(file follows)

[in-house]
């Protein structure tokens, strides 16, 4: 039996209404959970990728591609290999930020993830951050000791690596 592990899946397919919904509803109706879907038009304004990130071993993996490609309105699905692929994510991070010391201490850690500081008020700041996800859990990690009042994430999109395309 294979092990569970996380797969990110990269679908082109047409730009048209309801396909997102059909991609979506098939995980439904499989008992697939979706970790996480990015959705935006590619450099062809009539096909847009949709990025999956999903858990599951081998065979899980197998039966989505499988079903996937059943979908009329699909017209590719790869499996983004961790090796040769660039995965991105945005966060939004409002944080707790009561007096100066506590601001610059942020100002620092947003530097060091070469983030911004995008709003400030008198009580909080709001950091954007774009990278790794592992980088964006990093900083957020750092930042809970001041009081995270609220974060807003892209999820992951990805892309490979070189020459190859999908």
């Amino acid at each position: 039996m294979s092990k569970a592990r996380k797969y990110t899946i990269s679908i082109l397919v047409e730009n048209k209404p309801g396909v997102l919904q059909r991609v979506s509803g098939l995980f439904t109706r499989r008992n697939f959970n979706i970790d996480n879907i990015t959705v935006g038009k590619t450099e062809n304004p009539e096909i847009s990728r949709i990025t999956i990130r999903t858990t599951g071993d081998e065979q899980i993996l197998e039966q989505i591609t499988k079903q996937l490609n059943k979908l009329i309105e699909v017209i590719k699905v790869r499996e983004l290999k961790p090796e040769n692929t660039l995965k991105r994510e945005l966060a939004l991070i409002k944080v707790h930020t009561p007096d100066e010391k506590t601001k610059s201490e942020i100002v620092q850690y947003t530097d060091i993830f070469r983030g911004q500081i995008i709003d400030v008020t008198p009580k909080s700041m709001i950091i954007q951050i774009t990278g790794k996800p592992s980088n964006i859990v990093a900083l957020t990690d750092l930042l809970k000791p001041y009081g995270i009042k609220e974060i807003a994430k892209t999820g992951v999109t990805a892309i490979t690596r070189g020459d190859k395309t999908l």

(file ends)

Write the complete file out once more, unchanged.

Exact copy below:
[in-house]
């Protein structure tokens, strides 16, 4: 039996209404959970990728591609290999930020993830951050000791690596 592990899946397919919904509803109706879907038009304004990130071993993996490609309105699905692929994510991070010391201490850690500081008020700041996800859990990690009042994430999109395309 294979092990569970996380797969990110990269679908082109047409730009048209309801396909997102059909991609979506098939995980439904499989008992697939979706970790996480990015959705935006590619450099062809009539096909847009949709990025999956999903858990599951081998065979899980197998039966989505499988079903996937059943979908009329699909017209590719790869499996983004961790090796040769660039995965991105945005966060939004409002944080707790009561007096100066506590601001610059942020100002620092947003530097060091070469983030911004995008709003400030008198009580909080709001950091954007774009990278790794592992980088964006990093900083957020750092930042809970001041009081995270609220974060807003892209999820992951990805892309490979070189020459190859999908």
């Amino acid at each position: 039996m294979s092990k569970a592990r996380k797969y990110t899946i990269s679908i082109l397919v047409e730009n048209k209404p309801g396909v997102l919904q059909r991609v979506s509803g098939l995980f439904t109706r499989r008992n697939f959970n979706i970790d996480n879907i990015t959705v935006g038009k590619t450099e062809n304004p009539e096909i847009s990728r949709i990025t999956i990130r999903t858990t599951g071993d081998e065979q899980i993996l197998e039966q989505i591609t499988k079903q996937l490609n059943k979908l009329i309105e699909v017209i590719k699905v790869r499996e983004l290999k961790p090796e040769n692929t660039l995965k991105r994510e945005l966060a939004l991070i409002k944080v707790h930020t009561p007096d100066e010391k506590t601001k610059s201490e942020i100002v620092q850690y947003t530097d060091i993830f070469r983030g911004q500081i995008i709003d400030v008020t008198p009580k909080s700041m709001i950091i954007q951050i774009t990278g790794k996800p592992s980088n964006i859990v990093a900083l957020t990690d750092l930042l809970k000791p001041y009081g995270i009042k609220e974060i807003a994430k892209t999820g992951v999109t990805a892309i490979t690596r070189g020459d190859k395309t999908l």